Give Your Spouse The Benefit Of The Doubt
Can a couple have a happy marriage if one spouse is always suspicious of the other?
Having a healthy marriage is hard when you constantly doubt your spouse’s words, feelings, and actions.
Such behavior demonstrates a lack of trust.
Unless there’s been a breach of trust, a spouse should give their partner the benefit of the doubt by seeing and believing the best in them.
Giving one’s spouse the benefit of the doubt changes the energy and flow of the relationship.
Choose to Give Your Spouse the Benefit of the Doubt
Most people hurt the person they love, even when they don’t want to. All marriages have conflict, hurt, confusion, misunderstandings, and disagreements because people are flawed and imperfect.
Sooner or later, all spouses will experience frustration, anger, hurt, and disappointment; marriage isn’t easy or pain-free.
One of the best gifts a couple can give each other is the benefit of the doubt because they don’t always have all the information.
Imagine the kind of marriage a couple could have if they always assumed the best about each other, withheld judgment, and responded kindly.
Although healthy Love isn’t naive or blind, it strives to give the benefit of the doubt.
Love rolls up its sleeves and works through difficult situations even after being disappointed or proven wrong.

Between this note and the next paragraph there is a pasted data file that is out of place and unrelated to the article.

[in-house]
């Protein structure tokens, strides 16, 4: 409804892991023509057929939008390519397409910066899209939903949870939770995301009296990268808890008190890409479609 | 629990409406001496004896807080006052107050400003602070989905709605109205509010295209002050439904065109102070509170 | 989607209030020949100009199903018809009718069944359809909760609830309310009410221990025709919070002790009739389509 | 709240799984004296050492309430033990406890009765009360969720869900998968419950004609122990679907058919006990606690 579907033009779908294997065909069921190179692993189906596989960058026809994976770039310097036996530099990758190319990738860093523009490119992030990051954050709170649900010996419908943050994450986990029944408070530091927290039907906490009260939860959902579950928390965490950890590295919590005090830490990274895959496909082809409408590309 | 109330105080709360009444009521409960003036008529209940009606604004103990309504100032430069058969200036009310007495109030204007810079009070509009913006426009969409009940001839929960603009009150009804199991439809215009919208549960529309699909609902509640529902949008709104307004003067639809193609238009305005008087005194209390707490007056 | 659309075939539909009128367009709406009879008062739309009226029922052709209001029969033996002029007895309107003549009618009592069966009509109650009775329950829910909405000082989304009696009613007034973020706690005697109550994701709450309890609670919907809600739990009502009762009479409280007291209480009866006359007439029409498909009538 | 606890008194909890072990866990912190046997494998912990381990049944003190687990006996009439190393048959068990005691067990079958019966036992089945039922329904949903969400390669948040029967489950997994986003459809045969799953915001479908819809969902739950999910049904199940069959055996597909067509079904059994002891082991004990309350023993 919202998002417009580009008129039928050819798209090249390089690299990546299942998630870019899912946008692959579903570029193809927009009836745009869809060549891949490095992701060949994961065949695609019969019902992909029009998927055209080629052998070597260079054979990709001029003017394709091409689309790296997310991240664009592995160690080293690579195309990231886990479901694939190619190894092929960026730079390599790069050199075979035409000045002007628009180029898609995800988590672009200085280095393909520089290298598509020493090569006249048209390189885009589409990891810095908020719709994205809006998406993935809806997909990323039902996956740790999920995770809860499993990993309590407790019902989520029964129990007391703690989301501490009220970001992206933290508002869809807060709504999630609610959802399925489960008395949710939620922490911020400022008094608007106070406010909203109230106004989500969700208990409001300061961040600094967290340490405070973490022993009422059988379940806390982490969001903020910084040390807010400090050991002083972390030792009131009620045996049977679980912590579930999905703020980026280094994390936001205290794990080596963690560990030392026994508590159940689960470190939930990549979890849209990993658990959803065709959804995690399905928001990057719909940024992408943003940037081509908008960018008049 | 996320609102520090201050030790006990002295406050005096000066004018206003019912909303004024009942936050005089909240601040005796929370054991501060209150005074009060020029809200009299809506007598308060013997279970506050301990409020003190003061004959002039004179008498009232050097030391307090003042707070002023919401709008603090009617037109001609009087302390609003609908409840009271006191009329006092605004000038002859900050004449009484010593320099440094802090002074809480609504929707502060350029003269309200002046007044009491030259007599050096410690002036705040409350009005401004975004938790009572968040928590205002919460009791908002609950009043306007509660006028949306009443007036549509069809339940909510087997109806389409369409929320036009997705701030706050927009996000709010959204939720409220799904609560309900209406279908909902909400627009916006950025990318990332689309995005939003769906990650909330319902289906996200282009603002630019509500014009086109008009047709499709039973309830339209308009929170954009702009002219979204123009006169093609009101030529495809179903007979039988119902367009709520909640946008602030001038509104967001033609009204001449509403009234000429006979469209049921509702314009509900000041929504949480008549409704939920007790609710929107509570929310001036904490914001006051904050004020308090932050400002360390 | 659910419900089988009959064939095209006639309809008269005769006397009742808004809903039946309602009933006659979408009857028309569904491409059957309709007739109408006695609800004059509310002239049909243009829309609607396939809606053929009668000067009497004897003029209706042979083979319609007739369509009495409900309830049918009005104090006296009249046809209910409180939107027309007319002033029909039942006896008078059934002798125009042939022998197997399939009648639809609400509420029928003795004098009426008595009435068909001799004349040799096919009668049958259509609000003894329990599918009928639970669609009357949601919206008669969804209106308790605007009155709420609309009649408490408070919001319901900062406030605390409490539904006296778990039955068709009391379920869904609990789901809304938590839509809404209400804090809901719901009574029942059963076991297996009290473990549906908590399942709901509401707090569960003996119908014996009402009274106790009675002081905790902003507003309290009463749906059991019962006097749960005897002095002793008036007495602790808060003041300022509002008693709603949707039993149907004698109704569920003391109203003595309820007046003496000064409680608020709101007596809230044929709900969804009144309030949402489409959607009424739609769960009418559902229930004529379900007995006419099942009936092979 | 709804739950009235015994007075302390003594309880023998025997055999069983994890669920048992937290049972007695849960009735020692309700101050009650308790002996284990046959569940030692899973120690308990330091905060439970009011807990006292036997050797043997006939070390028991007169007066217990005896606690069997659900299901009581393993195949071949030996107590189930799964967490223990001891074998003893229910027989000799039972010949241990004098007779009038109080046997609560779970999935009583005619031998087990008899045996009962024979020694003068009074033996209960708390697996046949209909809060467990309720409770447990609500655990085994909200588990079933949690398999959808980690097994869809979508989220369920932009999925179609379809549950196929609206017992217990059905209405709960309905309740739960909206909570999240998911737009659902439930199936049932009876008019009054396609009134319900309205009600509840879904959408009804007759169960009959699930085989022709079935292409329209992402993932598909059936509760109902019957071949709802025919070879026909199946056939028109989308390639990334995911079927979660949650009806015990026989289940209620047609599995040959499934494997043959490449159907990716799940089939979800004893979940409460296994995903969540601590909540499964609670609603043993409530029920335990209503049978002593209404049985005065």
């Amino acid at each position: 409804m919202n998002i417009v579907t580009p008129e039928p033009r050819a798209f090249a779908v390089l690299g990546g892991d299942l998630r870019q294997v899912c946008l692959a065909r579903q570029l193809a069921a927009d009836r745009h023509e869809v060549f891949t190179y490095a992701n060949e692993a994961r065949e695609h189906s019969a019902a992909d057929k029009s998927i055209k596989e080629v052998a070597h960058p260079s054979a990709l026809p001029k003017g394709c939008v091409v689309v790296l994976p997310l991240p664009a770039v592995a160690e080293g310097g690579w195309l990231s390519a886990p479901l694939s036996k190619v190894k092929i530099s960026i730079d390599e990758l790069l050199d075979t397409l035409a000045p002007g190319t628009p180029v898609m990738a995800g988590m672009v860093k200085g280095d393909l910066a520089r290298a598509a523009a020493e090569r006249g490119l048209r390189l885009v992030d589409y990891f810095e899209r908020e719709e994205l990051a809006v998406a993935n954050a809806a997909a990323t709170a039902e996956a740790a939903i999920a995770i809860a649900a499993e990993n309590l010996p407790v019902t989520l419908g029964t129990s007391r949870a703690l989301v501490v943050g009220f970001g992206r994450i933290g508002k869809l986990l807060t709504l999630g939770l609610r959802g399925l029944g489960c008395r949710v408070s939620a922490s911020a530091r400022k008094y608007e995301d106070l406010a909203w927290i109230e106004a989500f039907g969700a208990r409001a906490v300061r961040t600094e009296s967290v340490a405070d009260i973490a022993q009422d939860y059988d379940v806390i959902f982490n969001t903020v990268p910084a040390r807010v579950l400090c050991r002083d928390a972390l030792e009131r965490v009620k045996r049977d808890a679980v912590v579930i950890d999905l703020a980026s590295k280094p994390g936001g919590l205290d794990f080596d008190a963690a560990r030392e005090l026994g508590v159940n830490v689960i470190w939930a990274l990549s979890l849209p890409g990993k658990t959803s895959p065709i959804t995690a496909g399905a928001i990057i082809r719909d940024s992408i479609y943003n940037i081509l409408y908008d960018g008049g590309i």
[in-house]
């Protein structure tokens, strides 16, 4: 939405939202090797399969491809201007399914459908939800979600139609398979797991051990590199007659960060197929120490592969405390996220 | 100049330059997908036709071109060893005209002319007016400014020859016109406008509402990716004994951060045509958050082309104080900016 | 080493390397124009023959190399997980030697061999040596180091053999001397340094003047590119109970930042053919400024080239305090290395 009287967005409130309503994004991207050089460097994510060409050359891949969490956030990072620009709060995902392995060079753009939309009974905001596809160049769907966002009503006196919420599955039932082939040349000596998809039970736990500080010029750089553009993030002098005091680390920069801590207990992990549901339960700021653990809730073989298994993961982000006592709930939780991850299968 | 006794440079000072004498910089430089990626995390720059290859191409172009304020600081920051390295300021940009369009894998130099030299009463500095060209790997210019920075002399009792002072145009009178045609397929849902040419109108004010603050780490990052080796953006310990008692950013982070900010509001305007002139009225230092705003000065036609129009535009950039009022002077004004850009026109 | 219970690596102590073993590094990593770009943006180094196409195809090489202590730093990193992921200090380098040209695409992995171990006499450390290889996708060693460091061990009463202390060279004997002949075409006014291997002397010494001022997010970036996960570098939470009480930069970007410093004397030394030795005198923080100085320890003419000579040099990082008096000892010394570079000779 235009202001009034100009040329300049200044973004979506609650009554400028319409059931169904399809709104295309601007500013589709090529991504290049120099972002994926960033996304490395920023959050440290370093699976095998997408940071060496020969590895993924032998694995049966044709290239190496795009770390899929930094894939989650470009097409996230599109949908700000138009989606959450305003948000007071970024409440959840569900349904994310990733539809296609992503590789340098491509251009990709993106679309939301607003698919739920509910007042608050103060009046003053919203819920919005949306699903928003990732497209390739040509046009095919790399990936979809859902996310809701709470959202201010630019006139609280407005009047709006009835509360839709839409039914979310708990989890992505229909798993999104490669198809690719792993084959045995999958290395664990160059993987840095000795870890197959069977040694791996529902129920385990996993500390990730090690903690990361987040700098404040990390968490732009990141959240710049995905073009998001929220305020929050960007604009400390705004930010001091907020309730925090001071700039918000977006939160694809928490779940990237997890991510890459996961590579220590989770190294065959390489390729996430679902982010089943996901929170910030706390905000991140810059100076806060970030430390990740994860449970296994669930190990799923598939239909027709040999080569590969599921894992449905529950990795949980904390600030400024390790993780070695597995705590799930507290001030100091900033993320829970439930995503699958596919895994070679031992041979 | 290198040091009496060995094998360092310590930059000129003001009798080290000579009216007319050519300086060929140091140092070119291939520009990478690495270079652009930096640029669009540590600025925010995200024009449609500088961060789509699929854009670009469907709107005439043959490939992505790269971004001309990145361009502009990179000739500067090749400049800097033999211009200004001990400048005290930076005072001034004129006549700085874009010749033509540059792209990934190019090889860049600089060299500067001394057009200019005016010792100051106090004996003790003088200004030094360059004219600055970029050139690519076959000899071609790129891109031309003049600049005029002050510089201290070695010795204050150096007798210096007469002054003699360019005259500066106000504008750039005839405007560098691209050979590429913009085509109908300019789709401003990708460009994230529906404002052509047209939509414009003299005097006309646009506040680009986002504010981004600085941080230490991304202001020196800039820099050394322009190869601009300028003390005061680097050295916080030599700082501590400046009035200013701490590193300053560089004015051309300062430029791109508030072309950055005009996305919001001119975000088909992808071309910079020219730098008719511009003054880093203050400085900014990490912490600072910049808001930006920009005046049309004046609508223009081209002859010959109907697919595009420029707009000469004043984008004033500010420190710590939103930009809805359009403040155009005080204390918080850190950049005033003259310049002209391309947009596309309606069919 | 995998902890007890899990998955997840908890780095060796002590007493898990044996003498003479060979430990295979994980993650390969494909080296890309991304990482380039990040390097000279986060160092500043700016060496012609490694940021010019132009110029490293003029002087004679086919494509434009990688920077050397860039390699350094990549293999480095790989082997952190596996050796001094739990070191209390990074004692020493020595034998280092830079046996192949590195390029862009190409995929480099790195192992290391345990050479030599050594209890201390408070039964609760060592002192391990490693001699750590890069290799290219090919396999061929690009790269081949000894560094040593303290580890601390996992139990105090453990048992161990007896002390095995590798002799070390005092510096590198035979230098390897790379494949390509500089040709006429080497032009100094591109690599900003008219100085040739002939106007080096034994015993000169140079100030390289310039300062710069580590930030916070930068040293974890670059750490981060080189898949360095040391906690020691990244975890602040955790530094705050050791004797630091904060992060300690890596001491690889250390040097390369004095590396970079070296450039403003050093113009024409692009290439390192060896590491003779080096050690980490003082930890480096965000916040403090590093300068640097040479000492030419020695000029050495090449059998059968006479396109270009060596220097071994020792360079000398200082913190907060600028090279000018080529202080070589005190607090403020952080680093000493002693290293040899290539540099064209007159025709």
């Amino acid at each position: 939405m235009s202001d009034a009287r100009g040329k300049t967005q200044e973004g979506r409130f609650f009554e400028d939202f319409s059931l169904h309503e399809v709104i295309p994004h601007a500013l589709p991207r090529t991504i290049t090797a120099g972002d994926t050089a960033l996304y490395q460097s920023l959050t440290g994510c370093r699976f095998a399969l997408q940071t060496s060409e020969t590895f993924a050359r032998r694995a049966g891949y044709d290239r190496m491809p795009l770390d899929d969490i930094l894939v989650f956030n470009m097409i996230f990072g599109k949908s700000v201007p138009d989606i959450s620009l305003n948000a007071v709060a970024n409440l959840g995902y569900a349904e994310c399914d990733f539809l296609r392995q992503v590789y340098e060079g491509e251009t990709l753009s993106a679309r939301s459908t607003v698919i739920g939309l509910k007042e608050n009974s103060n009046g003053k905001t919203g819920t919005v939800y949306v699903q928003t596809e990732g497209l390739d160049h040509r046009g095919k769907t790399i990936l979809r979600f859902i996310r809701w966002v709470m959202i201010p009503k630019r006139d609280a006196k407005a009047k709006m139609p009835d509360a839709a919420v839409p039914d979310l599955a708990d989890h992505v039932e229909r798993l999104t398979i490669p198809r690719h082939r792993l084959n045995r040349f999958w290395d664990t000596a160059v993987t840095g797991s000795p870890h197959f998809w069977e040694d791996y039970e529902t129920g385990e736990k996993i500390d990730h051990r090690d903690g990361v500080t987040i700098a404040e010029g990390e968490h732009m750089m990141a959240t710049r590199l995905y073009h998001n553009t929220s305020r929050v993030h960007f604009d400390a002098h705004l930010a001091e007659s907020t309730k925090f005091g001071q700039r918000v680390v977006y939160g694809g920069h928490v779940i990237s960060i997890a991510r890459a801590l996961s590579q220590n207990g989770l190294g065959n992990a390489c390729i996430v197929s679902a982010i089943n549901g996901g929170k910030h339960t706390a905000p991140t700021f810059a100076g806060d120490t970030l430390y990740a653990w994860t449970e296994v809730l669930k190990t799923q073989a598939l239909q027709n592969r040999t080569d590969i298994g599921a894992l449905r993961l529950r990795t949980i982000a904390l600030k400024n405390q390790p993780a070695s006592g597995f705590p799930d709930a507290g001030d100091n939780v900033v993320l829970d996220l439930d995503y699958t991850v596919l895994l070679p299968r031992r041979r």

The Bible says love “bears all things, believes all things, hopes all things and endures all things.”
Love doesn’t see the best in others only when it feels like it.
A spouse chooses to see the best in their partner because they love them; it’s a selfless act.
So, how can you successfully give your partner the benefit of the doubt?
It’s not right to expect your spouse to love and accept you unconditionally but expect them to be perfect and never hurt you.
Conditional Love is rooted in fear and selfishness, which is the kind of “love” that lacks the desire and ability to give the benefit of the doubt.
Seeing the best in your spouse requires you to be patient. It’s easy to make assumptions and jump to conclusions.
Be patient and take the time you need to find the truth and clear up any misunderstanding.
Understanding comes by putting yourself in the shoes of the other person.
Sometimes people say or do things because they fear rejection or abandonment. So walk in their shoes to get a glimpse of their fears.
Be patient and understanding with your spouse; be accepting, love them unconditionally, and assume they’re truthful and don’t intend harm.
Choose to forgive and try to forget; move forward.
Don’t dwell in bitterness. Release your anger; don’t let it cloud your mind or heart because if you do, you’ll raise your defenses and put up walls to keep yourself from getting hurt again.
Every couple chooses what kind of marriage they will have. Relationships don’t fail by accident. Choosing to see the best in your spouse and giving them the benefit of the doubt is one of the best things you can do to have a happy marriage.
“Love chooses to believe the best about people. It gives them the benefit of the doubt. It refuses to fill in the unknowns with negative assumptions. And when our worst hopes are proven to be true, Love makes every effort to deal with them and move forward. As much as possible, Love focuses on the positive.” Stephen Kendrick, The Love Dare